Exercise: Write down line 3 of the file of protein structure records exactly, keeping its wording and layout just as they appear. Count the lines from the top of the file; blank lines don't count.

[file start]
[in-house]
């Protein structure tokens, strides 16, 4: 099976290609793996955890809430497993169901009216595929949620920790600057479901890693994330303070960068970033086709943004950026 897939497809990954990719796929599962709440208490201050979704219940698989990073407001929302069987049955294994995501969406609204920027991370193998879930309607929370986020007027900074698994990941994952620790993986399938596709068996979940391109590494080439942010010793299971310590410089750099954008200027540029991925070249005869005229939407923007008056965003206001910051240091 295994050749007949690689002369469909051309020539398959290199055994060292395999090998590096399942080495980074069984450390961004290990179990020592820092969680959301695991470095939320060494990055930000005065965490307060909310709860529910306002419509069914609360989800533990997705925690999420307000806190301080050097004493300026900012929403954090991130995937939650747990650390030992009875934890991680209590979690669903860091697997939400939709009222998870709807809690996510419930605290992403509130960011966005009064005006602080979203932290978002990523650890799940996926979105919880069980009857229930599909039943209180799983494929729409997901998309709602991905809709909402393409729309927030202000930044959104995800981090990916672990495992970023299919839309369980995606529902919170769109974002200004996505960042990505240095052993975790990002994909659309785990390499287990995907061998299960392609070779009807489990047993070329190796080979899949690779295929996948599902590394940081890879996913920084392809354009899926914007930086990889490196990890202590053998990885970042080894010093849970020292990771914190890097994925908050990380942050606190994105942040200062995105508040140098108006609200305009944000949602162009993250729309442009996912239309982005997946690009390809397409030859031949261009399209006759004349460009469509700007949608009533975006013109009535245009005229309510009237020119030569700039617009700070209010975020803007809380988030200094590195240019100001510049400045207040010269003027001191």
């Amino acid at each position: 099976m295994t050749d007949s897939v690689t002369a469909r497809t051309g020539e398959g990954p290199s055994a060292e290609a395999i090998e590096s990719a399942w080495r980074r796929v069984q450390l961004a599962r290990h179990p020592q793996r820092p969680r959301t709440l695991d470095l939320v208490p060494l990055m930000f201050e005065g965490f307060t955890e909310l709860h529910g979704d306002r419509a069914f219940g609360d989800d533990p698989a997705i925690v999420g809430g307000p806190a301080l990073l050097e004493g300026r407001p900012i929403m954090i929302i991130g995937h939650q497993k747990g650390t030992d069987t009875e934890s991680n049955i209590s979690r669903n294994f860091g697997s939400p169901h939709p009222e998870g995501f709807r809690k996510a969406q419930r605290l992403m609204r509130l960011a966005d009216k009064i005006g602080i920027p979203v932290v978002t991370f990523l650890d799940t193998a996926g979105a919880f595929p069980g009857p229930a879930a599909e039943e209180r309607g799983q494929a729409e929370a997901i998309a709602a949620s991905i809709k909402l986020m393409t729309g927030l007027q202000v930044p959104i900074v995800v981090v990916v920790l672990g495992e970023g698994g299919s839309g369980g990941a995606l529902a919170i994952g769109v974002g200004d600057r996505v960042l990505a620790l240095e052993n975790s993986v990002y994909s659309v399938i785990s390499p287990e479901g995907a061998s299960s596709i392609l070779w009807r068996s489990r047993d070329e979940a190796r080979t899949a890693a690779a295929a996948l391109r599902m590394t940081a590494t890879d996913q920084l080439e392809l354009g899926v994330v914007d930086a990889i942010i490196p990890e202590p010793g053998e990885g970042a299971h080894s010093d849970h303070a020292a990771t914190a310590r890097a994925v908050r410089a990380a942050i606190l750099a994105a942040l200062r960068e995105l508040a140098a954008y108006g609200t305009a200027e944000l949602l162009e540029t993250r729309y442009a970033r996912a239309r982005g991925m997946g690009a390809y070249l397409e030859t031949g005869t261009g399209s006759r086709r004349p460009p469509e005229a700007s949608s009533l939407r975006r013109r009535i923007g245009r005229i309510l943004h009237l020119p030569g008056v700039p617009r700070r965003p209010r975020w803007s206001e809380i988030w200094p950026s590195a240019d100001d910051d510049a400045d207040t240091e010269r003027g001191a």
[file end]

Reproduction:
């Amino acid at each position: 099976m295994t050749d007949s897939v690689t002369a469909r497809t051309g020539e398959g990954p290199s055994a060292e290609a395999i090998e590096s990719a399942w080495r980074r796929v069984q450390l961004a599962r290990h179990p020592q793996r820092p969680r959301t709440l695991d470095l939320v208490p060494l990055m930000f201050e005065g965490f307060t955890e909310l709860h529910g979704d306002r419509a069914f219940g609360d989800d533990p698989a997705i925690v999420g809430g307000p806190a301080l990073l050097e004493g300026r407001p900012i929403m954090i929302i991130g995937h939650q497993k747990g650390t030992d069987t009875e934890s991680n049955i209590s979690r669903n294994f860091g697997s939400p169901h939709p009222e998870g995501f709807r809690k996510a969406q419930r605290l992403m609204r509130l960011a966005d009216k009064i005006g602080i920027p979203v932290v978002t991370f990523l650890d799940t193998a996926g979105a919880f595929p069980g009857p229930a879930a599909e039943e209180r309607g799983q494929a729409e929370a997901i998309a709602a949620s991905i809709k909402l986020m393409t729309g927030l007027q202000v930044p959104i900074v995800v981090v990916v920790l672990g495992e970023g698994g299919s839309g369980g990941a995606l529902a919170i994952g769109v974002g200004d600057r996505v960042l990505a620790l240095e052993n975790s993986v990002y994909s659309v399938i785990s390499p287990e479901g995907a061998s299960s596709i392609l070779w009807r068996s489990r047993d070329e979940a190796r080979t899949a890693a690779a295929a996948l391109r599902m590394t940081a590494t890879d996913q920084l080439e392809l354009g899926v994330v914007d930086a990889i942010i490196p990890e202590p010793g053998e990885g970042a299971h080894s010093d849970h303070a020292a990771t914190a310590r890097a994925v908050r410089a990380a942050i606190l750099a994105a942040l200062r960068e995105l508040a140098a954008y108006g609200t305009a200027e944000l949602l162009e540029t993250r729309y442009a970033r996912a239309r982005g991925m997946g690009a390809y070249l397409e030859t031949g005869t261009g399209s006759r086709r004349p460009p469509e005229a700007s949608s009533l939407r975006r013109r009535i923007g245009r005229i309510l943004h009237l020119p030569g008056v700039p617009r700070r965003p209010r975020w803007s206001e809380i988030w200094p950026s590195a240019d100001d910051d510049a400045d207040t240091e010269r003027g001191a």